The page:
The Lake Washington sockeye continue to struggle and the forecast in 2019 is 15,153 but Baker Lake is pegged at 33,737. Brett Barkdull, a WDFW northern Puget Sound biologist indicated Baker will have a season that mirror’s last summer.

WDFW created a potential “wish list” of several added sport fisheries in the 2019-2020 season.

Mark Baltzell, a WDFW lead salmon policy manager, says there could be a couple weekends in August for a summer fishery – one targeting chinook – in inner-Elliott Bay. This is due to a good return of 25,794 chinook to the Green/Duwamish and this has been a rarity for the past several seasons with a brief fishery in 2017.

On the table is a “bubble salmon fishery” in lower section of Area 11 in May from Point Defiance down to the Narrows Bridge and up into Gig Harbor area or open all of Area 11 in May.

Central Puget Sound (10) could be open in June for a resident coho fishery, which produced good catches of 2- to 3-pound fish in 2018 and a later start (it opened on July 16 in 2018) for the hatchery-mark chinook fishery in Area 10 to push the quota-directed season closer to the Aug. 16 closure date.

Others include an expanded fishing opportunity around Minter Creek in southern Puget Sound. A non-select coho opportunity in the Strait of Juan de Fuca (Areas 5 and 6) and northern Puget Sound (9), which seems unlikely given the fact that some Puget Sound and Thompson River, British Columbia, coho stocks are still stuck in a rut.

Ron Warren, the WDFW head salmon policy manager, said his department has a proposal for a summer Skokomish River chinook fishery on the table to be reviewed by tribal co-managers. This fishery has been closed for three years over a dispute about land ownership on the river’s shoreline bordering the reservation.

There are three alternative ocean sport fishing season options that reflect good hatchery coho fishing and a somewhat mediocre chinook fishery similar to 2018.

The high-end option is 32,000 chinook and 172,200 hatchery coho with opening dates either June 15 or 22; middle is 27,500 and 159,600 on either June 22 or 29; and low is 22,500 and 94,400 on either June 16 or 29.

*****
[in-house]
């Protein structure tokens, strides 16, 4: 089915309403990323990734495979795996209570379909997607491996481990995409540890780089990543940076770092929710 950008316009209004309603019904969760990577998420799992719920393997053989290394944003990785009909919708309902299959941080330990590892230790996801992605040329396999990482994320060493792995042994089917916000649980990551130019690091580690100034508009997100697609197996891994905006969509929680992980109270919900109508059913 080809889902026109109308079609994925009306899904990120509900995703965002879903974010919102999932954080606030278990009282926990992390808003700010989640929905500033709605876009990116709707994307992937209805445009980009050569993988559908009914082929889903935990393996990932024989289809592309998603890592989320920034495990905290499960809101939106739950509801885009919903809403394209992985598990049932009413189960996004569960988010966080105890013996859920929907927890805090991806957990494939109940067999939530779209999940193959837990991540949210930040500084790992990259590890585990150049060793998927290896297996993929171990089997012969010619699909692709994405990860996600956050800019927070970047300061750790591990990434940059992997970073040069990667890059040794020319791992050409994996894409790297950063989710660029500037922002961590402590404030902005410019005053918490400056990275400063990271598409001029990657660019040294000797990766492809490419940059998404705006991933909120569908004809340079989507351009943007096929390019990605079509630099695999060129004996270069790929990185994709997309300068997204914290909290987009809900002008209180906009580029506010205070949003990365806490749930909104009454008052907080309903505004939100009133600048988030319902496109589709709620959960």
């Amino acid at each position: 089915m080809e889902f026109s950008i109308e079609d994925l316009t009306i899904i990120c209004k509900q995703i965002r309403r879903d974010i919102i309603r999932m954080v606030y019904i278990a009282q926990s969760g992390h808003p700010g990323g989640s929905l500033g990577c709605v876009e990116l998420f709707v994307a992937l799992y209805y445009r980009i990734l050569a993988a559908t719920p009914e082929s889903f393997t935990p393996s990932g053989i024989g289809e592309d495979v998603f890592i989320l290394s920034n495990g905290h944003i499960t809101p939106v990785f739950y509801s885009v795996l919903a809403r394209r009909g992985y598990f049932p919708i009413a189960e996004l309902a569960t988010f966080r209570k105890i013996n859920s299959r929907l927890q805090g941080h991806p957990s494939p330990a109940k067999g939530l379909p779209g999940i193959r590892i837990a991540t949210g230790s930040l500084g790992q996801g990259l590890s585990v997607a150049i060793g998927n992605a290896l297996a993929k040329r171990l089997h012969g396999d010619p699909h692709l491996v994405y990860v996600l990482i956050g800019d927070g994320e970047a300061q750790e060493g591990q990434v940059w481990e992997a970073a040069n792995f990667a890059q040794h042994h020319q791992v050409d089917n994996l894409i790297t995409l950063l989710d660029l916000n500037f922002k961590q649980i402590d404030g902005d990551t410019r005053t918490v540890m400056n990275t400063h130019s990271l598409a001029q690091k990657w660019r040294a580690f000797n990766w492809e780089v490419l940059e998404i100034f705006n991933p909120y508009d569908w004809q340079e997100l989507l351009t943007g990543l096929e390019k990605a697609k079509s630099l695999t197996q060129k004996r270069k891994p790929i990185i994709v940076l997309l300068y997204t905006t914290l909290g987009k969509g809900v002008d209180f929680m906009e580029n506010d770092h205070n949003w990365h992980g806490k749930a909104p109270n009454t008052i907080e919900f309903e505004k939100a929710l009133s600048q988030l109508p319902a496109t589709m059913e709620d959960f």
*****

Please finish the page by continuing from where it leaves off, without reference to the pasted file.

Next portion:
The coho return for Columbia River is a robust 1,009,600 compared to a 2018 forecast of 349,000 and an actual return of 230,700. Along the Washington coast the coho return forecast is 401,538 up dramatically from 270,756. The Columbia River 2019 fall chinook forecast of 340,400 is better than the 2018 actual return of 290,900 but down from the preseason forecast of 365,600. For details, go to https://wdfw.wa.gov/fishing/northfalcon/.

Look for trout to generate prime spring options

The warm weather mid-way through last month is a sure sign that spring is in full bloom and that means thousands of anglers will be soaking their favorite colored Power Bait for the statewide lowland lakes’ trout opener on April 27-28 or even sooner for that matter.

TROUT ARE STOCKED IN A WESTERN WASHINGTON LAKE. (MARK YUASA, NMTA)

WDFW hatchery crews are working overtime right now planting millions of trout and kokanee into 553 lakes and ponds across the state. The standardized catchable-sized trout is now 11 inches compared to 8-inches in previous seasons and anglers should find about 2.17-million of these trout lurking in lowland lakes, plus another 126,200 “jumbo” trout measuring 14 or more inches long.

If you’re itching to go fishing right now, then take advantage of hundreds of year-round lakes that have or will be planted this spring.
“The early plants in year-round lakes is all about timing as the cormorants – a large diving bird with a voracious appetite for planted trout – are known to get a lot of the fish,” said Justin Spinelli, a Washington Department of Fish and Wildlife (WDFW) Puget Sound regional biologist. “In our world it is something we deal with, and we’ll do our best to ensure they don’t get eaten up too badly. We’ll start ramping up our plants in lakes.”

Just to get an idea of where the WDFW hatchery trucks under Spinelli’s watchful eyes have been spinning their wheels one needs to look no further than Ballinger Lake on the Snohomish-King County line west of I-5 where on March 26-27 they planted a whopping 9,002; Kapowsin, 26,684; Spanaway, 18,012; Meridian, 16,815; and Lawrence, 20,102.

Other recent eye-popping trout plants include Battle Ground Lake, 4,600; American, 2,522; Black (Thurston County), 12,095; Blue (Columbia County), 4,025; Bonney, 1,050; Cassidy, 3,534; Duck, 850; Fiorito, 4,004; Gibbs, 741; Gissburg, 2,002; Green, 10,010; Horseshoe, 2,900; Island, 2,038; Kitsap, 4,830; Klineline, 5,515; Alice, 1,531; Bradley, 1,000; Ketchum, 2,000; Kokanee, 3,016; Louise, 1,000; Sawyer 1,500; Lost (Mason County), 4,912; Offutt, 5,000; Rattlesnake, 3,504; St. Clair, 6,000; Steilacoom, 5,000; and Swofford, 9,050.

Here are the total estimated plants that will occur in year-round lakes:

In King County try Alice (3,600 trout planted in March-April), Beaver (7,000 in April), Desire (8,000 in April), Green (13,500 in March-May), Meridian (16,700 in March), Morton (5,500 in April), North (9,500 in April) and Rattlesnake (3,500 in March).

In Snohomish County try Ballinger (9,000 in April), Tye (3,500 in April-May), Blackmans (1,500 in April), Flowing (6,800 in April-May), Gissburg Ponds (4,000 in March-April), Ketchum (2,000 in March), Lost (1,500 in March), Panther (1,500 in March), Roesiger (3,000 in April), Shoecraft (6,500 in March) and Silver (8,000 in April).